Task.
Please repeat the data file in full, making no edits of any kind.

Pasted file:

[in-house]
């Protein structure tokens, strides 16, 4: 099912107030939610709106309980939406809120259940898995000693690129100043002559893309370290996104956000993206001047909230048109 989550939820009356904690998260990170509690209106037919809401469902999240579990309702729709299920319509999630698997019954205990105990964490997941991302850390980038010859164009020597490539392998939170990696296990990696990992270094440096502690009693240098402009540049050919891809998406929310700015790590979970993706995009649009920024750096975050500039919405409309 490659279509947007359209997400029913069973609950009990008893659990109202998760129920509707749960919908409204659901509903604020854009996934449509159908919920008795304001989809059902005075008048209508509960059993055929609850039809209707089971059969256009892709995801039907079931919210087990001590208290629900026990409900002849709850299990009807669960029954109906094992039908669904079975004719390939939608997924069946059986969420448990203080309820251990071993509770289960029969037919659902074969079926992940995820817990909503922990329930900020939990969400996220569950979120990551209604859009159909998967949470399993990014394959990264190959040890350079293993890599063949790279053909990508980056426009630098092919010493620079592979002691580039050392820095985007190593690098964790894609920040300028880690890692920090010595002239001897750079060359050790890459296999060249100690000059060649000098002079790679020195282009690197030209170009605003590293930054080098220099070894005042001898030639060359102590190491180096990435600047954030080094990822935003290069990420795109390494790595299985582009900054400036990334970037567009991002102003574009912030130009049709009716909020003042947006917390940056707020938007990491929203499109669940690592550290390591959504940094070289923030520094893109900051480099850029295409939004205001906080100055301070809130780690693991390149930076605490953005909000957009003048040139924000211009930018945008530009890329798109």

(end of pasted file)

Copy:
[in-house]
């Protein structure tokens, strides 16, 4: 099912107030939610709106309980939406809120259940898995000693690129100043002559893309370290996104956000993206001047909230048109 989550939820009356904690998260990170509690209106037919809401469902999240579990309702729709299920319509999630698997019954205990105990964490997941991302850390980038010859164009020597490539392998939170990696296990990696990992270094440096502690009693240098402009540049050919891809998406929310700015790590979970993706995009649009920024750096975050500039919405409309 490659279509947007359209997400029913069973609950009990008893659990109202998760129920509707749960919908409204659901509903604020854009996934449509159908919920008795304001989809059902005075008048209508509960059993055929609850039809209707089971059969256009892709995801039907079931919210087990001590208290629900026990409900002849709850299990009807669960029954109906094992039908669904079975004719390939939608997924069946059986969420448990203080309820251990071993509770289960029969037919659902074969079926992940995820817990909503922990329930900020939990969400996220569950979120990551209604859009159909998967949470399993990014394959990264190959040890350079293993890599063949790279053909990508980056426009630098092919010493620079592979002691580039050392820095985007190593690098964790894609920040300028880690890692920090010595002239001897750079060359050790890459296999060249100690000059060649000098002079790679020195282009690197030209170009605003590293930054080098220099070894005042001898030639060359102590190491180096990435600047954030080094990822935003290069990420795109390494790595299985582009900054400036990334970037567009991002102003574009912030130009049709009716909020003042947006917390940056707020938007990491929203499109669940690592550290390591959504940094070289923030520094893109900051480099850029295409939004205001906080100055301070809130780690693991390149930076605490953005909000957009003048040139924000211009930018945008530009890329798109």